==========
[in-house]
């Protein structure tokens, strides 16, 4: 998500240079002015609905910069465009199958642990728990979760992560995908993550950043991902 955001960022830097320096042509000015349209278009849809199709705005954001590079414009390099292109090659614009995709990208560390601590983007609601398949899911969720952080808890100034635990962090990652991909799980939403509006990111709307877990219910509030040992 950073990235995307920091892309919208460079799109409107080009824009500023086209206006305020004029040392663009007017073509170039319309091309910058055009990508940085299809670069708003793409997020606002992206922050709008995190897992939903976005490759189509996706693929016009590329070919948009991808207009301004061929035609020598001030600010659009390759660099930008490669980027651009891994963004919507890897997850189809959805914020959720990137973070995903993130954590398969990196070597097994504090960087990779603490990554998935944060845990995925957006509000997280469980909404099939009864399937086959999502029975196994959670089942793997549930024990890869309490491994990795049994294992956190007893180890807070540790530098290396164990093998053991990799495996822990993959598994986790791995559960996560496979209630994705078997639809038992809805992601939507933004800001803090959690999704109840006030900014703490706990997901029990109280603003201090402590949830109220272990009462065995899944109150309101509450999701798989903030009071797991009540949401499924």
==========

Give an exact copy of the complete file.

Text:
[in-house]
């Protein structure tokens, strides 16, 4: 998500240079002015609905910069465009199958642990728990979760992560995908993550950043991902 955001960022830097320096042509000015349209278009849809199709705005954001590079414009390099292109090659614009995709990208560390601590983007609601398949899911969720952080808890100034635990962090990652991909799980939403509006990111709307877990219910509030040992 950073990235995307920091892309919208460079799109409107080009824009500023086209206006305020004029040392663009007017073509170039319309091309910058055009990508940085299809670069708003793409997020606002992206922050709008995190897992939903976005490759189509996706693929016009590329070919948009991808207009301004061929035609020598001030600010659009390759660099930008490669980027651009891994963004919507890897997850189809959805914020959720990137973070995903993130954590398969990196070597097994504090960087990779603490990554998935944060845990995925957006509000997280469980909404099939009864399937086959999502029975196994959670089942793997549930024990890869309490491994990795049994294992956190007893180890807070540790530098290396164990093998053991990799495996822990993959598994986790791995559960996560496979209630994705078997639809038992809805992601939507933004800001803090959690999704109840006030900014703490706990997901029990109280603003201090402590949830109220272990009462065995899944109150309101509450999701798989903030009071797991009540949401499924």